Notional Interest Deduction Rules
On the 5th of October 2017, a new legal notice was published whereby the Notional Interest Deduction Rules were introduced.
These shall come into force with effect from Year of assessment 2018 (basis year 2017). The main objective is to address the dissimilarity within the Income Tax Act vis-à-vis tax deductibility available for interest on debt financing which is not available when it comes to equity financing.
An undertaking, being a company or a partnership resident in Malta or alternatively a Maltese permanent established of a non-resident company or partnership, may now elect to claim a notional deduction for “interest on risk capital”.
- The notional deduction shall be equivalent to a percentage, (“the reference rate”), of “the risk capital” of the undertaking for the year under review. The “reference rate” is to be calculated by taking the current yield to maturity on Malta Government Stock with a remaining term of 20 years plus a 5% premium.
- The deduction shall be capped at 90% of the company’s chargeable income with the option to carry forward any excess to the following years.
- The “risk capital” refers to the share or partnership capital, share premium, positive retained earnings, loans or other non-interest bearing debt and any other reserves resulting from a contribution to the undertaking and any other item shown as equity in the financial statements of the undertaking, or in the case of a permanent establishment, the capital of the undertaking attributable to the permanent establishment.
- Such deduction is optional and may only be claimed if it is demonstrated that all shareholders or owners of the undertaking approve the claiming of such deduction.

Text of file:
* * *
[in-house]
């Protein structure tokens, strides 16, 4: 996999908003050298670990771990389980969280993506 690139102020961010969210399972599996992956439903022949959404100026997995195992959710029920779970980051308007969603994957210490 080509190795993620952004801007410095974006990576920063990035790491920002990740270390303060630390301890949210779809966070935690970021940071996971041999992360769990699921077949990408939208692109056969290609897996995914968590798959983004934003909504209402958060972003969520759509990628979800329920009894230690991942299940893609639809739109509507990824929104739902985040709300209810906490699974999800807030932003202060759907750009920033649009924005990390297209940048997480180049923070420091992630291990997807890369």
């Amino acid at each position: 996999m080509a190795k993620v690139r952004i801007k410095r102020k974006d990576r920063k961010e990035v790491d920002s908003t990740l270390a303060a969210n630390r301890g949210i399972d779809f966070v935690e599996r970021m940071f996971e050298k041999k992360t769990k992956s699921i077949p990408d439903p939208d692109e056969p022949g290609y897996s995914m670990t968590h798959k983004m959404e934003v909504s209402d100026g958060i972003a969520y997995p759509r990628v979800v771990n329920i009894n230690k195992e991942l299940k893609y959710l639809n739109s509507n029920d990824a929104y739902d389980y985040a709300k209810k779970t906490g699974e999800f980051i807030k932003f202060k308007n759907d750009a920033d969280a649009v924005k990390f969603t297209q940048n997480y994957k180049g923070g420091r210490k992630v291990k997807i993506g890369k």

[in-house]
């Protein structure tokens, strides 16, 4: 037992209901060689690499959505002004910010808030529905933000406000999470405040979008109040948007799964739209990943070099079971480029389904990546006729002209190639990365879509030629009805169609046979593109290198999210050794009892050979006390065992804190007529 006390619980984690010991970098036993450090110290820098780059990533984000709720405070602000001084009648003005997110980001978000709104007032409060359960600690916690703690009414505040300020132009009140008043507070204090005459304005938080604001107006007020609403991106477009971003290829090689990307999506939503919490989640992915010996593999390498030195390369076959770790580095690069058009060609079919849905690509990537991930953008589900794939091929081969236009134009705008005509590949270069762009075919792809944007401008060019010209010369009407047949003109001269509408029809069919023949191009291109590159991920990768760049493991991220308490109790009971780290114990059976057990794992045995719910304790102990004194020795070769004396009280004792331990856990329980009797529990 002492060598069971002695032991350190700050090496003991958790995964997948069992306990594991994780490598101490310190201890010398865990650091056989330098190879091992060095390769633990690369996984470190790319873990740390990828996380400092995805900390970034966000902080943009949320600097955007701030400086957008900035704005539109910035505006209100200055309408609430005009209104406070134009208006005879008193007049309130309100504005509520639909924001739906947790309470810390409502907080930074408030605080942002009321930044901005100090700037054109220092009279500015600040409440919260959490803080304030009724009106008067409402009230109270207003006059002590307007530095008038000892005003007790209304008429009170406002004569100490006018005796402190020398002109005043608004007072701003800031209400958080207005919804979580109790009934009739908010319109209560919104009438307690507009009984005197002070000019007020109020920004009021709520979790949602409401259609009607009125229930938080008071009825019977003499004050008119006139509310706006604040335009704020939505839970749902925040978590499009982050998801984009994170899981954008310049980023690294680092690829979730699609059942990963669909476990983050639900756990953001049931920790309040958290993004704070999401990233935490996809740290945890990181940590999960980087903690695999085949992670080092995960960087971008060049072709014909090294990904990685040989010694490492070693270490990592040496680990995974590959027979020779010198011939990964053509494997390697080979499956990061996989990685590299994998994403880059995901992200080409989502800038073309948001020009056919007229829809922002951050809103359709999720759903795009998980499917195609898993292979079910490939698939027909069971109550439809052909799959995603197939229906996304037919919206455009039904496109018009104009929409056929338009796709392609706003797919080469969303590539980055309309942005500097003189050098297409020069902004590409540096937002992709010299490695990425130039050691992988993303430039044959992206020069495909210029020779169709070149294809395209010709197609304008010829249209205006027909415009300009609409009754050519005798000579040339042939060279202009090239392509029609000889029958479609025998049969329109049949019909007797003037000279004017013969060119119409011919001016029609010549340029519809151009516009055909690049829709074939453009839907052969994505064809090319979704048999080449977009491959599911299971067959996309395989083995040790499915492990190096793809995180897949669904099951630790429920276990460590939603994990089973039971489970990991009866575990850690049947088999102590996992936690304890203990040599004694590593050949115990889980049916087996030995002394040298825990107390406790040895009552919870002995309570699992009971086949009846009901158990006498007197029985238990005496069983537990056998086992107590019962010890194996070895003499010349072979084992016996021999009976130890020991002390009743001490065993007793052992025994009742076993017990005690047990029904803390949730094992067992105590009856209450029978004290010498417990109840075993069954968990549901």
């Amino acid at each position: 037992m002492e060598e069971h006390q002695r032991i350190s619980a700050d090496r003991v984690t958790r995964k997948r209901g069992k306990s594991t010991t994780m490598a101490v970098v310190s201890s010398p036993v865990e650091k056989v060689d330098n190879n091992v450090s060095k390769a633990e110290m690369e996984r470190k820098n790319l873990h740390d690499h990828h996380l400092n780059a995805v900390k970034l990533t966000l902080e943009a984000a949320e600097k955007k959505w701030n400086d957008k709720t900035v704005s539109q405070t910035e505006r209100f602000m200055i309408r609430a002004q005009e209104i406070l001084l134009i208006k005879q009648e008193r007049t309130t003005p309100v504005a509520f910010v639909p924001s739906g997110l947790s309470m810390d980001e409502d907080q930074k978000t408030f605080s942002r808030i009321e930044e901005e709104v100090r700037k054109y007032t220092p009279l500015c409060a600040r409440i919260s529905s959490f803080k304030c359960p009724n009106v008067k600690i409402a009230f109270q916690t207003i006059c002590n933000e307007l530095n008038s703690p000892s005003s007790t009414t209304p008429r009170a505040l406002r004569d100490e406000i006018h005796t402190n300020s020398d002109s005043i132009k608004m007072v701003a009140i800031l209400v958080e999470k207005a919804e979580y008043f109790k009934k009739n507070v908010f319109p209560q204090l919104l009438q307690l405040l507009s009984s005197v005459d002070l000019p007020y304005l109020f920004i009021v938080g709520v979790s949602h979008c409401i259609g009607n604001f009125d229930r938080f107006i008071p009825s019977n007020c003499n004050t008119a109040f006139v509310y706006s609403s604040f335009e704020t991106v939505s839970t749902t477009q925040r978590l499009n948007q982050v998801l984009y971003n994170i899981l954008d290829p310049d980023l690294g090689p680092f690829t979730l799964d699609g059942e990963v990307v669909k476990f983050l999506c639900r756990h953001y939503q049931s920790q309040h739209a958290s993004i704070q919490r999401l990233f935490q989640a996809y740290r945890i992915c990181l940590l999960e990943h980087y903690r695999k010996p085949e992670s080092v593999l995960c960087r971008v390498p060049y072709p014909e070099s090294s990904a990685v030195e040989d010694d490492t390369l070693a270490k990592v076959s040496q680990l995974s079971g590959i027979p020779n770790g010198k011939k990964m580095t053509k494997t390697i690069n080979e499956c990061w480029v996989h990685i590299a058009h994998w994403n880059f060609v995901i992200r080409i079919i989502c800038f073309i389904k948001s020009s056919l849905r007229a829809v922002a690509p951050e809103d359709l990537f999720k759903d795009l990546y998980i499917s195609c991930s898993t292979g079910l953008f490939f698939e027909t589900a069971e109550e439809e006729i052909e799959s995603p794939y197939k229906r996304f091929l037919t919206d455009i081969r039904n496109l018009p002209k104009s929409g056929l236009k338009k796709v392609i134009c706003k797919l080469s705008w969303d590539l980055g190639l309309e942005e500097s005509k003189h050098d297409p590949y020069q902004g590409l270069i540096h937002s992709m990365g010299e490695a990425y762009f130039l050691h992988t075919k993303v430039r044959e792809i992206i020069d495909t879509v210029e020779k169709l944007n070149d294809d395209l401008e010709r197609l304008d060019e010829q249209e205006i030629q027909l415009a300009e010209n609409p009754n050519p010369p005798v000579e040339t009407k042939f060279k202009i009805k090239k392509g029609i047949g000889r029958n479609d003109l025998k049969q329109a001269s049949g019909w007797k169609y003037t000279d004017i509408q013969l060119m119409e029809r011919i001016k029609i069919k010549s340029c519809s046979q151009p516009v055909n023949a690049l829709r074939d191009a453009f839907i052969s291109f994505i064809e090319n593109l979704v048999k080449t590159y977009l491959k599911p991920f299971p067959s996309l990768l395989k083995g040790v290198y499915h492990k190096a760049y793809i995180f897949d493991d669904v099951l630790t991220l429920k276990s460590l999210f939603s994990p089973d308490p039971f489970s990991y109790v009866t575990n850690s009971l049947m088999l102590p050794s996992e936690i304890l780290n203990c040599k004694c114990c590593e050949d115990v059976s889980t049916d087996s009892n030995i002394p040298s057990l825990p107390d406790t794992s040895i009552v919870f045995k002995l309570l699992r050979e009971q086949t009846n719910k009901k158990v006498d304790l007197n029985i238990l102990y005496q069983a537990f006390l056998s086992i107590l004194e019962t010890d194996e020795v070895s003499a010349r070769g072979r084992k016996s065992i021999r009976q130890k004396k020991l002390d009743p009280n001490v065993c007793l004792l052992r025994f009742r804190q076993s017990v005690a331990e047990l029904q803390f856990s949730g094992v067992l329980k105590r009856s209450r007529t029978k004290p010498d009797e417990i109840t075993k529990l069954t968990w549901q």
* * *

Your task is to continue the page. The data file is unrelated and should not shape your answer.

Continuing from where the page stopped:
When an undertaking makes such a claim, the shareholders/partners shall be deemed to have received, pro-rata to their nominal holdings in the same year of deduction, an amount of income equivalent to the deduction claimed by the company or partnership. On request from the shareholder or partner of the undertaking, the said interest may be divided using an alternative method as deemed fit by the Commissioner. The deemed receipt by the shareholders/partners is to be classified as interest income. The Rules specifically prohibit the application of the Investment Income Provisions (including the flat tax rate of 15%), however, the receipt of such income can still be subject to the exemption from tax available to non-residents, in terms of Article 12 (1)(c)(ii).
From a tax accounting perspective, an amount equivalent to 110% of the amounts of profits relieved from tax shall be allocated to the so-called Final Taxed Account before allocating the profits to any other tax account, with any refunds available to be calculated after such allocation.
Should you require any further information, please do not hesitate to contact us.
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